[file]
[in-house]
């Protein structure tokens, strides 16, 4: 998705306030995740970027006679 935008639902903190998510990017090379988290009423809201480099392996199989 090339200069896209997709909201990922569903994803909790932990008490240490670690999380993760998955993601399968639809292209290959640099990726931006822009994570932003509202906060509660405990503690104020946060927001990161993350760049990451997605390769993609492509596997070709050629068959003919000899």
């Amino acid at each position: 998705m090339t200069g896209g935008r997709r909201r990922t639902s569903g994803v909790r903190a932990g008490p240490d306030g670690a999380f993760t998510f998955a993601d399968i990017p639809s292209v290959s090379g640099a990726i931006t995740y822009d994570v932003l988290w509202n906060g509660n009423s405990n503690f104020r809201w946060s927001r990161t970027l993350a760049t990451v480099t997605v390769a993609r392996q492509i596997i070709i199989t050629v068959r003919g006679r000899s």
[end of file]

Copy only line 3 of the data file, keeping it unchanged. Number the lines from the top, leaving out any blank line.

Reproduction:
């Amino acid at each position: 998705m090339t200069g896209g935008r997709r909201r990922t639902s569903g994803v909790r903190a932990g008490p240490d306030g670690a999380f993760t998510f998955a993601d399968i990017p639809s292209v290959s090379g640099a990726i931006t995740y822009d994570v932003l988290w509202n906060g509660n009423s405990n503690f104020r809201w946060s927001r990161t970027l993350a760049t990451v480099t997605v390769a993609r392996q492509i596997i070709i199989t050629v068959r003919g006679r000899s």